eStarling Seeframe Live

Seeframe8.pngI've considered getting a digital picture frame for a long time. They are great for people with thousands of digital photos. Get those photos off of your computer and into the living room! The problem? Historically these products were horrible. Some of them plainly just didn't work. Some had screens that were pathetic. The few that actually worked costed more than a computer! For Christmas this year my wife did a ton of research into these and came upon the eStarling 8-Inch Digital Wireless Picture Frame (Black). She ordered one for a Christmas present for me and I opened up with some trepidation due to the history of these products and started to play with it.

Let's first start with the appearance of the eStarling. It is very sleek. There is no logo on the front panel, or any lights. It looks very clean and elegant. I would have no hesitation to place the eStarling in the living room or anywhere else in the house. There are some buttons on the back to control it if you want to but there are discrete and cannot be seen unless you look for them. It comes with a long power cord.

Setup is pretty simple. I liked the approach that eStarling took. In essence, the picture frame looks like a mass storage device to your Mac or PC when you plugin the USB cable. You can then use their software to create a config file on the frame that tells it the configuration information for the WiFi network. You could just create this with a text editor if you wanted to.

I did stumble upon a bug when setting it up. If your WiFi network name has a space in it the eStarling will not connect to it. I had to rename my WiFi network, removing the space, and then it worked fine. Happily, it had no problems connecting to my WPA2 network which was a relief.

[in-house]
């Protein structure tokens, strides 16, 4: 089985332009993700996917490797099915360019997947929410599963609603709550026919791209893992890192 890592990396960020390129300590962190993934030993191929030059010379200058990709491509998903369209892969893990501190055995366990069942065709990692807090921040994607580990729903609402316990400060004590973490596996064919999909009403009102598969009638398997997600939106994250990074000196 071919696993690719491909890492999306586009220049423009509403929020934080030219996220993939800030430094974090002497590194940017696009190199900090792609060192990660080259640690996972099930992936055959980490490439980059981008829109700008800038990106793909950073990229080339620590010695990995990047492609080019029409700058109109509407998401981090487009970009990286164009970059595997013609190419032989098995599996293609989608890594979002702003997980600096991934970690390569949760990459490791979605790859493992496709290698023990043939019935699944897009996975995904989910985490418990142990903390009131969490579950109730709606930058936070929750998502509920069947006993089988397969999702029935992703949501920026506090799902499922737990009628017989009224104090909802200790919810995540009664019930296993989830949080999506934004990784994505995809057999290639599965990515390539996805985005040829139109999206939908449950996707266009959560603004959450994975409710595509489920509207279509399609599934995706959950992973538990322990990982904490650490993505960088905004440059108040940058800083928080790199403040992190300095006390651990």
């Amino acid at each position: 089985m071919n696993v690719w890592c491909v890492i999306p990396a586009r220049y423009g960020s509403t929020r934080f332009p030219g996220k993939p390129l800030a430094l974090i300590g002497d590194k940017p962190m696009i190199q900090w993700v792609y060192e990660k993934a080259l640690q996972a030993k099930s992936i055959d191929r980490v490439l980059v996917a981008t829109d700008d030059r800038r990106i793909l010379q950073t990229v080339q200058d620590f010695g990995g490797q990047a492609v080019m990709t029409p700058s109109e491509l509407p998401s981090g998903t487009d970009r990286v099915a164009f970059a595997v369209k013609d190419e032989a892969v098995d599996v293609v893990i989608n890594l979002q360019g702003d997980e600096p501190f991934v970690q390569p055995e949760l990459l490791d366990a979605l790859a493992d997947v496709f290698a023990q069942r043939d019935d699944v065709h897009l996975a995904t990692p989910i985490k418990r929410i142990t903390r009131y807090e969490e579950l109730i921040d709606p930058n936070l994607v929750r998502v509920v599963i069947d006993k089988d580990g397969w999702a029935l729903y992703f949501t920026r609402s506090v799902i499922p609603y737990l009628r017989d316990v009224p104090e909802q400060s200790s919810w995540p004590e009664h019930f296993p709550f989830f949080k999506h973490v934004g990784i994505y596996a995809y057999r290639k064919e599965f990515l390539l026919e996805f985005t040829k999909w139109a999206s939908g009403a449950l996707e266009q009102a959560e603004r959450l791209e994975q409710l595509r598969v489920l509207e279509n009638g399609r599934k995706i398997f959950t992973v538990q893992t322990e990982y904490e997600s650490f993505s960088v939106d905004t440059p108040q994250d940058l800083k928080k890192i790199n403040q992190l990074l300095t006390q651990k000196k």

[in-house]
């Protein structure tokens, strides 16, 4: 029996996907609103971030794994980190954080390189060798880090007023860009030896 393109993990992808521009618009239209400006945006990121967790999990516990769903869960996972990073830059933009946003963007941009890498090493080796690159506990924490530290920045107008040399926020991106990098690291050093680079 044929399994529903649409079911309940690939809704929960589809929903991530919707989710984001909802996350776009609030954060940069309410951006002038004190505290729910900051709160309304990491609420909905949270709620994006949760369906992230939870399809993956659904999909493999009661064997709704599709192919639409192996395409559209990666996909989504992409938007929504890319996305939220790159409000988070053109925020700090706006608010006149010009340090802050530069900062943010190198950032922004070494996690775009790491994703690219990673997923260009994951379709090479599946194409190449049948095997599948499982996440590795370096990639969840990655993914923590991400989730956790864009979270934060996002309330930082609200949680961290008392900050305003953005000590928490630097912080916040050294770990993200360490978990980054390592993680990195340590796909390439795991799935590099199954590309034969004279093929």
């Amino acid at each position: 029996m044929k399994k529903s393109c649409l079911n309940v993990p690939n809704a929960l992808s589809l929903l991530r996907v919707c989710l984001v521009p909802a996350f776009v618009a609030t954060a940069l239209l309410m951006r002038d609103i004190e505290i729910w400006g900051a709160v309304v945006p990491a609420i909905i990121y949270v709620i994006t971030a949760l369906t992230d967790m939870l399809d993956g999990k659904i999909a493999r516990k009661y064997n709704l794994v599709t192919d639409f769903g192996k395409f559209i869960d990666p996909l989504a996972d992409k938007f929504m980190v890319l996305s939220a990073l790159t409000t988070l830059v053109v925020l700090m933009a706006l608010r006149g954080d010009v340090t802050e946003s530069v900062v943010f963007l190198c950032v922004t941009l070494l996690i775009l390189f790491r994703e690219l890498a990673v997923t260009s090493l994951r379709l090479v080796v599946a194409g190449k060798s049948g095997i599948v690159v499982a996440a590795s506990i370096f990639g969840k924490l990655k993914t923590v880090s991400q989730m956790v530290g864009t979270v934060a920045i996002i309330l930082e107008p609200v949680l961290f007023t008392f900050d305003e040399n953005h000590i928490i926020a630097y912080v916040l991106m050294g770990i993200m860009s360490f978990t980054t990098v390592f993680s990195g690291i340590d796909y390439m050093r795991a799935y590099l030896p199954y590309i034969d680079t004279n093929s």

After 15 minutes I had the frame on the network and grabbing photos. All configuration for your eStarling is done by going to their website and setting up feeds and adding photos. The picture frame then communicates home to find out what it needs to do. This is great for deploying a frame with a relative that may not be technical and could use help setting it up.

There are a number of ways to get photos onto the eStarling. I really only find two useful. I have tied the eStarling to my Flickr account so whenever I add new photos they go onto the frame. It interacts with Flickr via the RSS feed which I was a bit disappointed about. One shortcoming is that if you add more than 10 photos in a shot, the eStarling often will only catch the last ten that are displayed in the RSS feed. The other way to get photos is to email them right to your frame. You receive an email address for your frame and can then email photos right to it. This is a lot of phone to do when you are using your cell phone camera. You can take pictures when you are out and about and it's in your frame when you get home.

All in I give the eStarling a good recommendation. It's biggest shortcoming is the website and a lack of advanced features there. The physical package of the frame itself is top notch and even after a month looks nice.